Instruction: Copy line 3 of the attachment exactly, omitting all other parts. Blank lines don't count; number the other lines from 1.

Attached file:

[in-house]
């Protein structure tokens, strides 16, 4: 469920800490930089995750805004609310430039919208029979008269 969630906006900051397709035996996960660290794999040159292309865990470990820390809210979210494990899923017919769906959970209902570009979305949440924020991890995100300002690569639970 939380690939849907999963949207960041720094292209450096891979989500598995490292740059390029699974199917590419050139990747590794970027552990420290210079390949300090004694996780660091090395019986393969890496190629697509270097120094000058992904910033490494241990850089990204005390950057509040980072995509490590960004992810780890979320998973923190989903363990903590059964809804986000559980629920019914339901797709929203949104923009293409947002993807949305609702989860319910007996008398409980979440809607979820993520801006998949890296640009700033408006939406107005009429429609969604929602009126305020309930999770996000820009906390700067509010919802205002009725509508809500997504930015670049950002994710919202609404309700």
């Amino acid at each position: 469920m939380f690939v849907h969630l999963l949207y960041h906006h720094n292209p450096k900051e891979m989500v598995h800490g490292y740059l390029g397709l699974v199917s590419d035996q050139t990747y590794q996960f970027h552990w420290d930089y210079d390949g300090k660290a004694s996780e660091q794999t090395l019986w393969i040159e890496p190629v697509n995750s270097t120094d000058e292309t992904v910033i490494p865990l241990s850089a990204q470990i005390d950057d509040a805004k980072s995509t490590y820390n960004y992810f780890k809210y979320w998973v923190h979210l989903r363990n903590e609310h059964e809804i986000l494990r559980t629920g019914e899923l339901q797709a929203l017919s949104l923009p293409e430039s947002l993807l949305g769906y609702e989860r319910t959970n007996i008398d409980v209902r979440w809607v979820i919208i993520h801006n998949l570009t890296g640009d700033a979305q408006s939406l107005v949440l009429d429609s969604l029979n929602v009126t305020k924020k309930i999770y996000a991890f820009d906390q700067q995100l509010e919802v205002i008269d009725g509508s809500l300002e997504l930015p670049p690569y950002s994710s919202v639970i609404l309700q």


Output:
């Amino acid at each position: 469920m939380f690939v849907h969630l999963l949207y960041h906006h720094n292209p450096k900051e891979m989500v598995h800490g490292y740059l390029g397709l699974v199917s590419d035996q050139t990747y590794q996960f970027h552990w420290d930089y210079d390949g300090k660290a004694s996780e660091q794999t090395l019986w393969i040159e890496p190629v697509n995750s270097t120094d000058e292309t992904v910033i490494p865990l241990s850089a990204q470990i005390d950057d509040a805004k980072s995509t490590y820390n960004y992810f780890k809210y979320w998973v923190h979210l989903r363990n903590e609310h059964e809804i986000l494990r559980t629920g019914e899923l339901q797709a929203l017919s949104l923009p293409e430039s947002l993807l949305g769906y609702e989860r319910t959970n007996i008398d409980v209902r979440w809607v979820i919208i993520h801006n998949l570009t890296g640009d700033a979305q408006s939406l107005v949440l009429d429609s969604l029979n929602v009126t305020k924020k309930i999770y996000a991890f820009d906390q700067q995100l509010e919802v205002i008269d009725g509508s809500l300002e997504l930015p670049p690569y950002s994710s919202v639970i609404l309700q």